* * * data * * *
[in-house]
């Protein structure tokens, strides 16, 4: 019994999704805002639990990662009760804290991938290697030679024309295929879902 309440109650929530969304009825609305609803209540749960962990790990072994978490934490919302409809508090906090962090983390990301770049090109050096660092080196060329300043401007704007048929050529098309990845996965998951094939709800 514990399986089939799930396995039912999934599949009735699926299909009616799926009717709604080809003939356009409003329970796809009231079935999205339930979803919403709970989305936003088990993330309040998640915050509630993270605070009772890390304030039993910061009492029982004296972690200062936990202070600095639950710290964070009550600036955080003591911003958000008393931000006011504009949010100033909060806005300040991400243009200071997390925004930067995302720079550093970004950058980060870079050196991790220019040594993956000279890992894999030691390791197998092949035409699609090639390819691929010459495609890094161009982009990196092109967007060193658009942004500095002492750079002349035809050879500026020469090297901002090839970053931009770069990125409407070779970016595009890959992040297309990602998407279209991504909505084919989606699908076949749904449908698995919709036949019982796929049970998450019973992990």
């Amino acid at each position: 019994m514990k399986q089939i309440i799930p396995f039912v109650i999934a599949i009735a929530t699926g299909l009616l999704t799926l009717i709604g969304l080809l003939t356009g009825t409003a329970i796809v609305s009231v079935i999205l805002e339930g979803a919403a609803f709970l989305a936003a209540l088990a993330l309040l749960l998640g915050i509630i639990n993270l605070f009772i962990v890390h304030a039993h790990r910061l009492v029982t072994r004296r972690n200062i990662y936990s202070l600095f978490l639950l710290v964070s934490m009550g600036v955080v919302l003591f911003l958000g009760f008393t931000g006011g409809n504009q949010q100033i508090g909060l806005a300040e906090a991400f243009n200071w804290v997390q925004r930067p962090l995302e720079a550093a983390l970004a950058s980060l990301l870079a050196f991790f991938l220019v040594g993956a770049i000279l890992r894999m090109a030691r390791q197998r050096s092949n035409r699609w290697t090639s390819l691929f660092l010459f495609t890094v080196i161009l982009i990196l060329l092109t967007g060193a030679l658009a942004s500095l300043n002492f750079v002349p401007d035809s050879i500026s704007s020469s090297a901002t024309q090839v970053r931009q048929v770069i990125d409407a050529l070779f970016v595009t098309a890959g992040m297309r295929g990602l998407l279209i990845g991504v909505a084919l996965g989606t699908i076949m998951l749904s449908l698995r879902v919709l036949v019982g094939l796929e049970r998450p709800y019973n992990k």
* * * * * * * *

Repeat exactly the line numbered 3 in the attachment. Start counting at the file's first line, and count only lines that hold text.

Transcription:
């Amino acid at each position: 019994m514990k399986q089939i309440i799930p396995f039912v109650i999934a599949i009735a929530t699926g299909l009616l999704t799926l009717i709604g969304l080809l003939t356009g009825t409003a329970i796809v609305s009231v079935i999205l805002e339930g979803a919403a609803f709970l989305a936003a209540l088990a993330l309040l749960l998640g915050i509630i639990n993270l605070f009772i962990v890390h304030a039993h790990r910061l009492v029982t072994r004296r972690n200062i990662y936990s202070l600095f978490l639950l710290v964070s934490m009550g600036v955080v919302l003591f911003l958000g009760f008393t931000g006011g409809n504009q949010q100033i508090g909060l806005a300040e906090a991400f243009n200071w804290v997390q925004r930067p962090l995302e720079a550093a983390l970004a950058s980060l990301l870079a050196f991790f991938l220019v040594g993956a770049i000279l890992r894999m090109a030691r390791q197998r050096s092949n035409r699609w290697t090639s390819l691929f660092l010459f495609t890094v080196i161009l982009i990196l060329l092109t967007g060193a030679l658009a942004s500095l300043n002492f750079v002349p401007d035809s050879i500026s704007s020469s090297a901002t024309q090839v970053r931009q048929v770069i990125d409407a050529l070779f970016v595009t098309a890959g992040m297309r295929g990602l998407l279209i990845g991504v909505a084919l996965g989606t699908i076949m998951l749904s449908l698995r879902v919709l036949v019982g094939l796929e049970r998450p709800y019973n992990k």